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Why We Ought to Fight to Extend the Benefits of Student IDs

Over the course of the next month, millions of Americans will be graduating from colleges and universities. The majority of graduates are sliding into high levels of underemployment, a record $1.3 trillion in outstanding student loan debt (the average debt for graduating seniors at four-year colleges in 2014 was nearly $29,000), stagnant wages and often unpaid internships to gain a footing. Combined with the unsteady state of higher education in America, once seen as the nation’s great equalizer, recent college graduates are floundering.


Though the problem is complex, a simple step could help relieve the burden of low pay, debt service and high costs grads now face, allowing those graduates with outstanding debt to hold on to the student ID card they’ve already purchased with their tuition dollars. That step alone could change the game for many college graduates, especially during the first two years following graduation when life is suddenly painfully new.

Imagine a recent graduate making her way home from campus. Her first thought is to take Amtrak, where she receives a 15% student discount. On second thought, she decides to take the Greyhound bus where she receives a 20% discount on fares and a 40% discount on shipping her college gear home. The student books the ticket online on her new computer because Apple, Dell, Microsoft, HP, Lenovo, Sony and Adobe all offered her special pricing and incentives on computers and software. Once she finalizes her arrangements, she sends her family notice of her travel plans via text message on her new cellphone. She had a ton of options on mobile devices, as major phone companies like Verizon, Sprint, T-Mobile & AT&T all offer 10-20% discounts on monthly plans for students at participating colleges and universities.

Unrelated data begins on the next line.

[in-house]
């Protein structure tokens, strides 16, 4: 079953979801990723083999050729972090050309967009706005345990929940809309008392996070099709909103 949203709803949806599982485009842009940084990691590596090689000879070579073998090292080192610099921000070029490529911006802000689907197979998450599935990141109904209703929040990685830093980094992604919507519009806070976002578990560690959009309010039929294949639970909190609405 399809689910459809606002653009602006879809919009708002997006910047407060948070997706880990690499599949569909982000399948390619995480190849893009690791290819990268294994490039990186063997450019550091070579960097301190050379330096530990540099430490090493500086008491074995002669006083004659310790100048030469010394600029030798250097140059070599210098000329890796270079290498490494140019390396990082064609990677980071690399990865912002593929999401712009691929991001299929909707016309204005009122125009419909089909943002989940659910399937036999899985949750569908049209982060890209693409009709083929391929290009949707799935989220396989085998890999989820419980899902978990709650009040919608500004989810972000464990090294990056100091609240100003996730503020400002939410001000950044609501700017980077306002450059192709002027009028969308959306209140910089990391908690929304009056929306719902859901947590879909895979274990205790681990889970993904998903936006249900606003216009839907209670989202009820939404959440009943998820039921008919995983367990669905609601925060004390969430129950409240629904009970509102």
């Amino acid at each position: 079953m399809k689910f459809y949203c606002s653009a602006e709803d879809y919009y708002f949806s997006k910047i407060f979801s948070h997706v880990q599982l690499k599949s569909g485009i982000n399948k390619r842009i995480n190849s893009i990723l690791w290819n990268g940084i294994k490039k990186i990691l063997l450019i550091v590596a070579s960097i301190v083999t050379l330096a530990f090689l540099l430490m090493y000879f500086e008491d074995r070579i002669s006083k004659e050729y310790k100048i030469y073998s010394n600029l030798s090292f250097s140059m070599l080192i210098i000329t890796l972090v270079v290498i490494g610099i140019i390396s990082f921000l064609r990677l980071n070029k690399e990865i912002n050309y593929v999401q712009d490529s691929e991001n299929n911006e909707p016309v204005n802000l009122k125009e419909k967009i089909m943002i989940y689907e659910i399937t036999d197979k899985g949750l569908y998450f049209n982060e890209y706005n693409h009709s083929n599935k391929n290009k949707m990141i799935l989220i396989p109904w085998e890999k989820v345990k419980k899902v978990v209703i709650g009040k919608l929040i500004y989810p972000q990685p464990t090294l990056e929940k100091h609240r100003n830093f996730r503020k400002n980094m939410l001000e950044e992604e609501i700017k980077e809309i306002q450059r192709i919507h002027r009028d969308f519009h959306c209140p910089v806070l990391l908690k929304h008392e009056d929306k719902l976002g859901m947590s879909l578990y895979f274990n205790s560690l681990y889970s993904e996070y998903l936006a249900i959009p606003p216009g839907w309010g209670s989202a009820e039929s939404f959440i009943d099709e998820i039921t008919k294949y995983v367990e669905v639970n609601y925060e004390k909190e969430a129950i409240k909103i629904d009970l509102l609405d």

Once the student arrives at the bus station, she buys lunch for the journey home. Luckily, major food franchises like Subway offer a 10% discount on her total order. She was going to pick up a newspaper to read on the bus, but recalls that she’s just signed up for a digital subscription with her favorite newspaper, at the academic rate of $1 a week.

As the journey home comes to a close, a new one begins. The student starts sending out resumes and job applications. Luckily, FedEx offers 20-30% discount on documents and shipping to get her material to cities around the world. In preparation for job interviews, she visits her favorite retail and apparel stores, like J.Crew and Banana Republic where she receives a 15% discount on purchases.  

Soon she lands a job in Chicago. She’ll have to drive to work but is comforted by the fact that GM offers a college discount on new cars and she’ll make no qualifying payments for 90 days, enough time to get settled and bank her first paycheck. And car insurance is easy—a friend informed her that major insurance companies like State Farm & Allstate offer a 25% discount. Finally, as a way to celebrate, she decides to purchase a membership at the Art Institute of Chicago. She receives a discounted student rate and 10% off at the museum store. With the cash that is left over, she may even be able to put some money away into a savings account and make a donation to her college’s alumni fund.